When I was little, the occasional riotous behaviour of my father and uncles and their friends seemed rather fun and I used to feel sorry when Granny and the aunts would look disapproving. It's only years later that I realise just how much all these young men spent their twenties putting themselves back together again after the war.
I've recently read my eldest uncle's diary, in which he describes how he found himself catapulted into the war and how, at first, being at war just meant scrubbing a decidedly scruffy boat from one end to the other endlessly. His main worry was how his mother would cope without his wages, which helped her feed and clothe his younger brothers and sisters. That it would be years till he found himself at home again never occured to him or that he'd be at sea, in one way or another, till his sixties.
Much as I loved him, Matthew was no literary giant and the diary wasn't an easy read but a lot was fascinating. If nothing else it explained his lifelong reluctance to bow to authority.
He mentions their attempt at tailing the Graaf Spee and how it was perhaps as well that they never got too close given that their 6 inch guns had been installed in 1901 and definitely not up to the fire power and range of any modern ship. Perhaps it was just as well that my grandmother didn't know anything about what exactly her eldest son was up to just then. Never one for quietly accepting her fate, or anyone else's, she'd have been banging on the Admiralty doors, demanding better arms for them all at the very least.
The 'fridge echoes. I've hunted the cupboard shelves. Quinoa (Heavens, how old is it?), a half full, plastic container with a hand-printed label saying "VERY wholemeal flour" which I remember made some depressingly healthy buns and some elderly raisins. A tin of sardines in water, but I'm not quite that hungry. Oh, I have found a small tin of sweet corn … is that nice on toast?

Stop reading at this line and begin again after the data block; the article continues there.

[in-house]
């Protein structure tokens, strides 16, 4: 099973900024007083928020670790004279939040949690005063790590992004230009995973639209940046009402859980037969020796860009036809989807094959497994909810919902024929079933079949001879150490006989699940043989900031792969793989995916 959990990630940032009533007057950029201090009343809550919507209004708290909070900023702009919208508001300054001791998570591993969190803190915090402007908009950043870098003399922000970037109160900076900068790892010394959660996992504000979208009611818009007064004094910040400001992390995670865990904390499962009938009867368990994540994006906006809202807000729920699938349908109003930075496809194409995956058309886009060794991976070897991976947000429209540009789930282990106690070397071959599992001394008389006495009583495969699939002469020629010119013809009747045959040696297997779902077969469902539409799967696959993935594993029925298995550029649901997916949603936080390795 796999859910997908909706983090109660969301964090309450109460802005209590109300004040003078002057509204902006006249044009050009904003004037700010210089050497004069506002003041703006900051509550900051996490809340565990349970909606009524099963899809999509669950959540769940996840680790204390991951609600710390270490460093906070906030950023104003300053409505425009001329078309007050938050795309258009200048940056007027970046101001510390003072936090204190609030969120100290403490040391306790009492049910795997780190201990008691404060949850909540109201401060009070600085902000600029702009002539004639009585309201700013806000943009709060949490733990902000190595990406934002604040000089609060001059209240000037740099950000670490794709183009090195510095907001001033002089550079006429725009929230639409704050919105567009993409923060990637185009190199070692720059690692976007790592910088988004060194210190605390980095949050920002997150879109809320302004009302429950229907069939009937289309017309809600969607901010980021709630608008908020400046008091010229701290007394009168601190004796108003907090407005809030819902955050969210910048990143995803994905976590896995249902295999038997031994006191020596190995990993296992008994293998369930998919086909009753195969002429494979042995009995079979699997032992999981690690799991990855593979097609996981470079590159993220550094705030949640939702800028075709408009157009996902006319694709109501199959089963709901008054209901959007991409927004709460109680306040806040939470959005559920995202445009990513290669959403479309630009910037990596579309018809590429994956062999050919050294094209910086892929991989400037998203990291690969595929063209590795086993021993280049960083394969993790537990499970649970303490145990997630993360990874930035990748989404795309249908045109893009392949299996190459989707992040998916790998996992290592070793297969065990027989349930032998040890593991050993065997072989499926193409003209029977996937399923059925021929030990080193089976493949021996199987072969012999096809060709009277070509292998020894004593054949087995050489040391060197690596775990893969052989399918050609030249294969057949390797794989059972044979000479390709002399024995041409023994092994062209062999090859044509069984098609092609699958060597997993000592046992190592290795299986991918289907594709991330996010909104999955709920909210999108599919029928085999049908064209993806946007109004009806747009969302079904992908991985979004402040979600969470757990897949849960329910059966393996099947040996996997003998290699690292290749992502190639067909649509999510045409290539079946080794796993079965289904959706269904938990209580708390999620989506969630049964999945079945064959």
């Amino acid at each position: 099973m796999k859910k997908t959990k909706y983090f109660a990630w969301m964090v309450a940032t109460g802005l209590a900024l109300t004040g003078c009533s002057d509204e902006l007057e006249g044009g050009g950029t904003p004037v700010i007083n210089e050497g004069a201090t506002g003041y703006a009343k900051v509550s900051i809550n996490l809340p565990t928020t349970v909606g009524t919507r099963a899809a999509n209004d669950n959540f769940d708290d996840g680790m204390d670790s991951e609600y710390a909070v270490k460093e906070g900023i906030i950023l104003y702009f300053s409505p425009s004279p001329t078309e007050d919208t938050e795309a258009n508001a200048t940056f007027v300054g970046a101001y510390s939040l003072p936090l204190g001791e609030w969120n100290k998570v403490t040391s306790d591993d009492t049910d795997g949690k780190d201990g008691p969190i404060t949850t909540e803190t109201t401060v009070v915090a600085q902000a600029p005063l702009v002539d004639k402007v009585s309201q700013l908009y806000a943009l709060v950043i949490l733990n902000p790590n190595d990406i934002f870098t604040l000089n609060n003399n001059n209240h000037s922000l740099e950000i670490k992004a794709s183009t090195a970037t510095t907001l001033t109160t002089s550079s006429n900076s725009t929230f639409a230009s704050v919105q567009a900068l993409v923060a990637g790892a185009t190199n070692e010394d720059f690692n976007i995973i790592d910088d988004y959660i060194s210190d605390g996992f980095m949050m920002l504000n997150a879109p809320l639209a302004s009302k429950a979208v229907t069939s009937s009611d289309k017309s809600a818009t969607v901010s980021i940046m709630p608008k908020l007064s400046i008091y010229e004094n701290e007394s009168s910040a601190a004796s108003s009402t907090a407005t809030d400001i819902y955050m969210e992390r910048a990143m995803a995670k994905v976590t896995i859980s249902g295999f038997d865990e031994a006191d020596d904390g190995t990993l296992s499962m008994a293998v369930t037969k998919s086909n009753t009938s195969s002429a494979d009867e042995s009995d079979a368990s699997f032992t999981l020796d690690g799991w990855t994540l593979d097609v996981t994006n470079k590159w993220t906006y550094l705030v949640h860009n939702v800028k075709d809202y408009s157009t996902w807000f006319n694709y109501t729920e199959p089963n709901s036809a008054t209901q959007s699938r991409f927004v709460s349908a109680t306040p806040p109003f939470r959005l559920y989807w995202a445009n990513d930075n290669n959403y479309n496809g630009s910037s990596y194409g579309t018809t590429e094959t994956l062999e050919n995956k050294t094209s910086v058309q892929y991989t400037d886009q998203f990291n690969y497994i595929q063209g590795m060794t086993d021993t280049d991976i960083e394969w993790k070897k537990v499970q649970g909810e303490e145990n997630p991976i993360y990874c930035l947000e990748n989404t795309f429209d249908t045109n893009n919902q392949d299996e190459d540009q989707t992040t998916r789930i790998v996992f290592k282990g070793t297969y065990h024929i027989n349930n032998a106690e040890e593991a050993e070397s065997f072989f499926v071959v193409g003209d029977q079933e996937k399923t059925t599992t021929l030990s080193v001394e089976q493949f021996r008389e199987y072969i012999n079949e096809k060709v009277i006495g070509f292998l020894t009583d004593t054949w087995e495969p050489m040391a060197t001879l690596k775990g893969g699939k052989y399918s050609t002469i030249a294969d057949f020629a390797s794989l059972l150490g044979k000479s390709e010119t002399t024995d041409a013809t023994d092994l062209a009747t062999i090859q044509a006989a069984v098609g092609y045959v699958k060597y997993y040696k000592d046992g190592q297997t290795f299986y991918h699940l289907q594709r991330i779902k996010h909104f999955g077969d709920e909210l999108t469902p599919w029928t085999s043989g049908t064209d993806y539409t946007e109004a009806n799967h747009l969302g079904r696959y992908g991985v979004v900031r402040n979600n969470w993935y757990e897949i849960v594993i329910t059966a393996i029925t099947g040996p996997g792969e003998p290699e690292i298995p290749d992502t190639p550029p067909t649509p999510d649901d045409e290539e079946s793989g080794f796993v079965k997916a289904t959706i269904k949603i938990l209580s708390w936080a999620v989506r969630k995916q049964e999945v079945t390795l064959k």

Perhaps not. And a pot of Marmite dated January 2003, does everybody British have one of these ? Trouble is, I don't like tinned food so I rarely buy it except for tomatoes which I then keep for an emergency, but I've even eaten those. And all the pasta . Since I have now dared to get back on the bike again, I'd better find a couple of shoes that match and go to the shops.
All I really want is some grapefruit juice now I can't, of course, but a bag of mandarins do. Three pots of cottage cheese and a pork chop. Peanut butter, some smoked mackerel and sweet peppers. Meuslibollen ( yes, they really do have meusli in them and they're lovely with cheese in ). And some more tinned tomatoes for the next emergency.
The reason for the food shortage is Barbara Kingsolver's Flight Behaviour. Thoroughly enthralling and the reason why I've been glued to my sofa. But I have been doing a jigsaw, too. A recycling shop challenge which might or might not be complete, though since it only cost 25 cents it probably isn't. The edge pieces are all there anyway and hundreds of frogs.
(Sorry, I've resorted to the manufacturers online catalogue photo since posting my own photos has become very hit and miss.) And I'd like to post this before 2019.
P.S. I've finally finished the puzzle and it was complete !
You know those surprise weekend breaks that people have been rushing off for for the last couple of years? To Munchen or Bratislava ? Well, I had a variation this week ....